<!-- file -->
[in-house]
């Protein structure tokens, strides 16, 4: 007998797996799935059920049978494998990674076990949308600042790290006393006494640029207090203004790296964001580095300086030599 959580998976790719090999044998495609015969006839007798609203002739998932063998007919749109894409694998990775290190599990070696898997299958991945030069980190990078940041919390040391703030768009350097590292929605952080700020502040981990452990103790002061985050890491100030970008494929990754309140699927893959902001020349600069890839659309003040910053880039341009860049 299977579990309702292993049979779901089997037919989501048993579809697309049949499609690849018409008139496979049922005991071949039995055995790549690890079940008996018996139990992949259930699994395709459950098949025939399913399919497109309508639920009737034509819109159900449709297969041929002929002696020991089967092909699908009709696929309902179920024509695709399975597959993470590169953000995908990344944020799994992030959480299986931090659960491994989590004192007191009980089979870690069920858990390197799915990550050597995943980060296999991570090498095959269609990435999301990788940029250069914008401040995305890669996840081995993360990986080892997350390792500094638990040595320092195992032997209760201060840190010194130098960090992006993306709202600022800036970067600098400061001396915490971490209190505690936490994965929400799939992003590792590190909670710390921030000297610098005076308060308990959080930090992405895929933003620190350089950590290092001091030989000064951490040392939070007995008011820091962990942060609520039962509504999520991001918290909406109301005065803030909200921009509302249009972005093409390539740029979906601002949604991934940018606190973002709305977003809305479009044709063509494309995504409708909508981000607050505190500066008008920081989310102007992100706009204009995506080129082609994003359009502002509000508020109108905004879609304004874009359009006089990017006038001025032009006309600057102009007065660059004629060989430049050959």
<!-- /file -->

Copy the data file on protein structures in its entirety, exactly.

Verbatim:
[in-house]
């Protein structure tokens, strides 16, 4: 007998797996799935059920049978494998990674076990949308600042790290006393006494640029207090203004790296964001580095300086030599 959580998976790719090999044998495609015969006839007798609203002739998932063998007919749109894409694998990775290190599990070696898997299958991945030069980190990078940041919390040391703030768009350097590292929605952080700020502040981990452990103790002061985050890491100030970008494929990754309140699927893959902001020349600069890839659309003040910053880039341009860049 299977579990309702292993049979779901089997037919989501048993579809697309049949499609690849018409008139496979049922005991071949039995055995790549690890079940008996018996139990992949259930699994395709459950098949025939399913399919497109309508639920009737034509819109159900449709297969041929002929002696020991089967092909699908009709696929309902179920024509695709399975597959993470590169953000995908990344944020799994992030959480299986931090659960491994989590004192007191009980089979870690069920858990390197799915990550050597995943980060296999991570090498095959269609990435999301990788940029250069914008401040995305890669996840081995993360990986080892997350390792500094638990040595320092195992032997209760201060840190010194130098960090992006993306709202600022800036970067600098400061001396915490971490209190505690936490994965929400799939992003590792590190909670710390921030000297610098005076308060308990959080930090992405895929933003620190350089950590290092001091030989000064951490040392939070007995008011820091962990942060609520039962509504999520991001918290909406109301005065803030909200921009509302249009972005093409390539740029979906601002949604991934940018606190973002709305977003809305479009044709063509494309995504409708909508981000607050505190500066008008920081989310102007992100706009204009995506080129082609994003359009502002509000508020109108905004879609304004874009359009006089990017006038001025032009006309600057102009007065660059004629060989430049050959």